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New approaches to an old problem: addressing spatial gaps in the World Stress Map...

Publication Type
Journal Name
Geological Society, London, Special Publications
Publication Date
Page Numbers
1 to 22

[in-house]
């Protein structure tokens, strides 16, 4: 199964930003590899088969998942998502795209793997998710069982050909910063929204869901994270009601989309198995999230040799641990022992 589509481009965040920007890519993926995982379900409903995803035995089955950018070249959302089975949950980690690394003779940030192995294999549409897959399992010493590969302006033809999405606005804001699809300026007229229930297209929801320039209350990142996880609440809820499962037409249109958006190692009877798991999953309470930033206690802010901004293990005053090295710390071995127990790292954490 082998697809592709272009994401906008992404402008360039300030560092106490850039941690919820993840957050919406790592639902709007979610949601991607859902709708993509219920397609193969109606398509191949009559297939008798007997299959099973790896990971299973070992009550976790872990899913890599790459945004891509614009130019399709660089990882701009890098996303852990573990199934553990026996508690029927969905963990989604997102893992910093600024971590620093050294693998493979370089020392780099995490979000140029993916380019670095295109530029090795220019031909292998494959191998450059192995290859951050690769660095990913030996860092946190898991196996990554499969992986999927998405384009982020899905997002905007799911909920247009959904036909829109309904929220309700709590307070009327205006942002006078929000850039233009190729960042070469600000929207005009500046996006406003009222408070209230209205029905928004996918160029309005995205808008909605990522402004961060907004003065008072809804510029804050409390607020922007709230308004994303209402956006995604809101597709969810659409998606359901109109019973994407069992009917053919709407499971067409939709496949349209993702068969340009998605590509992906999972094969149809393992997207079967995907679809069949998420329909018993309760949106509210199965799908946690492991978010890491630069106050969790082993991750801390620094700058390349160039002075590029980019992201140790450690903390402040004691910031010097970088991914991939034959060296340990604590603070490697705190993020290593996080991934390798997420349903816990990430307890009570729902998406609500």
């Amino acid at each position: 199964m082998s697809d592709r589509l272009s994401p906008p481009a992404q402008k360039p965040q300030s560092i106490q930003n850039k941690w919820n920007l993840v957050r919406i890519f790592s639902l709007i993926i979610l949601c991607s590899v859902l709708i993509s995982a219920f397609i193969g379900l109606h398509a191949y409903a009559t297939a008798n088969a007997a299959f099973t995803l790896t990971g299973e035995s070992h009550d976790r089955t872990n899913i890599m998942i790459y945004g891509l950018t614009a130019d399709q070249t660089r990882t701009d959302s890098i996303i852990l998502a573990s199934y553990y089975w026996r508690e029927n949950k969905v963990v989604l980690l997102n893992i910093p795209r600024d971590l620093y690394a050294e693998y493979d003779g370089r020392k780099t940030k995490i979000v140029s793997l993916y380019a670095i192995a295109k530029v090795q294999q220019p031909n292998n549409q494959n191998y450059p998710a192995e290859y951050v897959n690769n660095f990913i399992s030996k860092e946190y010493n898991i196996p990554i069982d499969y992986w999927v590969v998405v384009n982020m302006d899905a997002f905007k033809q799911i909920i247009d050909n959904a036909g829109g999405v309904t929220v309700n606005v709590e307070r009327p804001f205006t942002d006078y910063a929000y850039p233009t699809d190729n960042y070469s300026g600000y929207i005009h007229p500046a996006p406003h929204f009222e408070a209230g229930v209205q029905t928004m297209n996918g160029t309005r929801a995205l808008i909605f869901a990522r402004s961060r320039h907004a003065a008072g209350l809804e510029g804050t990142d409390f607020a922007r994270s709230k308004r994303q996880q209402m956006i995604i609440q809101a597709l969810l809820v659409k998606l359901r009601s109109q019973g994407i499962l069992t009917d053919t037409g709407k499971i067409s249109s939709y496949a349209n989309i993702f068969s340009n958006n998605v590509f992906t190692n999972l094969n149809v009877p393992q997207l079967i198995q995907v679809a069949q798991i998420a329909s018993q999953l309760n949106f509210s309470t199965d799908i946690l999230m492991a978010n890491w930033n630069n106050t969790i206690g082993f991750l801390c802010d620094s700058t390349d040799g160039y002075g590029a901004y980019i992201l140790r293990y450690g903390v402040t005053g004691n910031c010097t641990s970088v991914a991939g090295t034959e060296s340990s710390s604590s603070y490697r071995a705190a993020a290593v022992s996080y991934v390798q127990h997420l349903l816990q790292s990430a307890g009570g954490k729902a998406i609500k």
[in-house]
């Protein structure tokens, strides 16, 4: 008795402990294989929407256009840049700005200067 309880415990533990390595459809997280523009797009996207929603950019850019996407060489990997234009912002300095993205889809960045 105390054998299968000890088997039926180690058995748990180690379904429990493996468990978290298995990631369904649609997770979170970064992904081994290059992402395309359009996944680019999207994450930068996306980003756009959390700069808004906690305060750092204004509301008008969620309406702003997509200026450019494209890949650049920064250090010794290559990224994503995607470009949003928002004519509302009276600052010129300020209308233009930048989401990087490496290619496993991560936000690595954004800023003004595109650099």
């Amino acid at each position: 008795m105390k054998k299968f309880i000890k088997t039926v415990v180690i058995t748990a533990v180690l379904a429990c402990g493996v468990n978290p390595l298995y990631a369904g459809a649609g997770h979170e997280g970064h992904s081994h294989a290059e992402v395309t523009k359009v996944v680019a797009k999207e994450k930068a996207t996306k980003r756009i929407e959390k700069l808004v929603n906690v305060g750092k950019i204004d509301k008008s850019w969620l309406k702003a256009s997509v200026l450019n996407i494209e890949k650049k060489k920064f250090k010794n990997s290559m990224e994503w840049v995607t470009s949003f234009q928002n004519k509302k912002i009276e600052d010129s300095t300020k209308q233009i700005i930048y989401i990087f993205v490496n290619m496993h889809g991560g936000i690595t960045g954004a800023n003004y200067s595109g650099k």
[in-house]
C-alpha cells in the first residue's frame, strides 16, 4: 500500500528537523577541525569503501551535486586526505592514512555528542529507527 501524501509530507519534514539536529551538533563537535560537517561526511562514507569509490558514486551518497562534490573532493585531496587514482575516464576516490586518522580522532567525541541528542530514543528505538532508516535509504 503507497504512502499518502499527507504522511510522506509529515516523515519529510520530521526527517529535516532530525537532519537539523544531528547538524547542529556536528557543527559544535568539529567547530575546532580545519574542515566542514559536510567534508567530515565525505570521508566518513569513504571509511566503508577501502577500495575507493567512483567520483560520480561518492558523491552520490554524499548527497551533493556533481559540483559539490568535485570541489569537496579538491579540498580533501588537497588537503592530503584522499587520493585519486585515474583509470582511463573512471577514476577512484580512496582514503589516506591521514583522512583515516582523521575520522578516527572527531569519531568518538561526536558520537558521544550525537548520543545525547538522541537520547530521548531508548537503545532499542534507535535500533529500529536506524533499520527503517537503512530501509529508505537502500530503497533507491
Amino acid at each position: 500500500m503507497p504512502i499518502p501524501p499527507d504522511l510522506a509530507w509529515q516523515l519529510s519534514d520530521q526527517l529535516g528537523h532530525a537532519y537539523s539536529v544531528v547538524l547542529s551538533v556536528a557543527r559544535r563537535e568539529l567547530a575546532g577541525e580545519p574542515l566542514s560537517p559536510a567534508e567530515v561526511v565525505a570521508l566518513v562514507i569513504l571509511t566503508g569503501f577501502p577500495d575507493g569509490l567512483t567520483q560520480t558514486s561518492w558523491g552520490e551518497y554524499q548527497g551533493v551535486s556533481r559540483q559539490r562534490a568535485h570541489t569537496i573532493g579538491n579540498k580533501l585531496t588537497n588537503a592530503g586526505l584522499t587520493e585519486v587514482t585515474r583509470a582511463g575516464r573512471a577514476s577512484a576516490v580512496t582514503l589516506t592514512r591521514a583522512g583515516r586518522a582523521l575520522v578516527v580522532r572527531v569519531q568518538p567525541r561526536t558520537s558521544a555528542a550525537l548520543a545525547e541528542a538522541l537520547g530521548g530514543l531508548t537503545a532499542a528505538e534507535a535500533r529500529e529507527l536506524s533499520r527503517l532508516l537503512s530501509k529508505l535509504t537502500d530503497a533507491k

A well-recognized characteristic of the World Stress Map (WSM) database is the continued presence of large spatial gaps in the distribution of the data records despite the more than 40-year development history of the database. The current release has more than 30 000 high-quality (A–C) data records (often referred to as ‘stress indicators’), but while some continental areas (such as Australia) have seen a significant increase in spatial converge with the latest release, other continental regions (Africa, central Asia, most of South America) remain markedly sparse. In this contribution we (1) review the current state of the spatial distribution of stress indicators in the continental regions (above sea-level); (2) quantify the clustering of the stress indicators in the latest WSM release using the Hopkins statistic as a way to explore the current spatial distribution of the indicators and assess future WSM releases; and (3) present three approaches (joint inversion, seismic anisotropy and InSAR) that provide a way to fill in the gaps (both in the SHmax orientation and principal stress magnitudes) in regions that lack active seismicity and where borehole drilling is cost prohibitive. These three approaches have the potential to guide procedures for improving a priori estimates of the ambient stress field in the Earth's crust and reduce the uncertainty in predicting both the magnitude and orientation of the principal tectonic stresses.